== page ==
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Scrumpy

Cretaceous Climber
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Reply with quote  #1 
Hi everyone,
I know it might be a bit of a long shot, but could anyone id this ammonite for me please

Thanks in advance
Rob

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Elbert

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Cambrian Rockhound
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Reply with quote  #2 
Hello, no ammonite; it`s a nautilus.
You can see this in the chamberwalls; no complicated sutures, but a curved line.
Nautilii are far rarer than ammonites in Yorkshire, so a good find!

greetings, Bert

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prep01

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Reply with quote  #3 
Hi Rob, I agree with Elbert - nice find - prepped and polished these look awesome!
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Scrumpy

Cretaceous Climber
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Reply with quote  #4 
Thanks for the reply's Bert & Prep01.
And there I was thinking it was just a bit of bashed up ammonite😀.
Prep01, you mentioned prepped and polished...
Do koi think there is enough left to work on and how do you polish them?

Regards Rob
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Scrumpy

Cretaceous Climber
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Reply with quote  #5 
Hi all just two more question,
How old are nautilus ?
Why are they more rare than ammonites?

Thanks in advance
Rob
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Elbert

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Reply with quote  #6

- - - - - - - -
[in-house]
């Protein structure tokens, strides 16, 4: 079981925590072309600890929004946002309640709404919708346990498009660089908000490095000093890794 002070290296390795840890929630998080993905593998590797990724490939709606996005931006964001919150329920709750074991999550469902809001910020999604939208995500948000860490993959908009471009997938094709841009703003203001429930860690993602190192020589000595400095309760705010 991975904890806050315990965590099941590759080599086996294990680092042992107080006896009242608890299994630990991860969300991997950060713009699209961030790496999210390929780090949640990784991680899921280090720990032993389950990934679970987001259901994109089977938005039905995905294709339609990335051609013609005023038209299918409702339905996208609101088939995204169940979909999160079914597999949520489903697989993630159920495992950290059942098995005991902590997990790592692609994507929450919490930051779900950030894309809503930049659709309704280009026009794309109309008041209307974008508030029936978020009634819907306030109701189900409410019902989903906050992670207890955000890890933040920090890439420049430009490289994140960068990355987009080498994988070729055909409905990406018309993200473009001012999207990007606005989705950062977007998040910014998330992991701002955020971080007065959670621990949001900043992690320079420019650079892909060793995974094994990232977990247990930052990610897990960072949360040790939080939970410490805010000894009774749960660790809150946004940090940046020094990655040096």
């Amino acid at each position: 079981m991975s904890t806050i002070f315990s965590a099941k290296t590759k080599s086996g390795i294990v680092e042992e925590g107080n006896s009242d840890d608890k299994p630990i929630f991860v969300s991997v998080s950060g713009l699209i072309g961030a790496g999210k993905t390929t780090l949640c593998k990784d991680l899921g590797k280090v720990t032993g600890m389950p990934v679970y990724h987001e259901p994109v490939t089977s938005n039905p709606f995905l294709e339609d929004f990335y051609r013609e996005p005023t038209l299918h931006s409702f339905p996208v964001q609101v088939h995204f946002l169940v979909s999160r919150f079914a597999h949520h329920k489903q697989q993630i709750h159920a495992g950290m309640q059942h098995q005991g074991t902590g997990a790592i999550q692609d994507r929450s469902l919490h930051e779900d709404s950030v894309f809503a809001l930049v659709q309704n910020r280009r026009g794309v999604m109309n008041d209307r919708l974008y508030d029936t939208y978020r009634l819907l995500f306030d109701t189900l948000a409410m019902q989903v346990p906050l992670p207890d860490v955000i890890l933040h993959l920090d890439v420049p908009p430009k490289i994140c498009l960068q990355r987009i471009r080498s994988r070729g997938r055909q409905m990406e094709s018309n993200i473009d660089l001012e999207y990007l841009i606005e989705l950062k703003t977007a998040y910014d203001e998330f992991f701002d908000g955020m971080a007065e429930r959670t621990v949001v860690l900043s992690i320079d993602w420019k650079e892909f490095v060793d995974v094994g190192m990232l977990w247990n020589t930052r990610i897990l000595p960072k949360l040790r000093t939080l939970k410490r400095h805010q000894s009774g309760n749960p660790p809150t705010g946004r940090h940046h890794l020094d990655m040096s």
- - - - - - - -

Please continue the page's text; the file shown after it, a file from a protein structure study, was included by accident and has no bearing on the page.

Hello, the age depends on the layer where it came from; this rock does not really look very familiar to me, Ironstone?
If I had to guess I would say: probably Pliensbachian in age; ca. 200 million years old.
Nautilii are more rare because on average you`ll find 1000 ammonites for 1 nautilus, in Yorkshire that is.
I once visited a quarry in Normandy, long ago, where it was the opposite...
Hope this answers your questions,

greetings, Bert

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TOARCIANJOHN

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Reply with quote  #7 
Hi Rob, As you have an interest in nautiloids, here's more info. The nautiloids and ammonoids together make up the subclass Tetrabranchiata. Nautilus was around way back in time, as orthoconic in shape, not coiled and was the largest predator for a time. From the CAMBRIAN TO MODERN TIMES, THE NAUTILUS HAS SURVIVED - THE AMMONOIDEA EVOLVED FROM THEM IN THE DEVONIAN.  The specifics are chronologically, clymenias, goniatites, ceratites then finally ammonites. Then there is the big question - if the ammonite evolved from the nautilus, why did the latter survive up to present day eg IMPERIAL, PAPER, lACE, but quantitively dwindled. Consider the abundance of ammonites in the MESOZOIC and in the lower Cretaceous they werethe most abundant invertebrate.   Then they became extinct, yet we have the modern Nautilus.
Wolfgang Grulke has a superb book available on the Nautilii but an answer to the ammonite extinction event I think is still a contentious debate.
Hope this is of interest..Greetings,  TOARCIANJOHN

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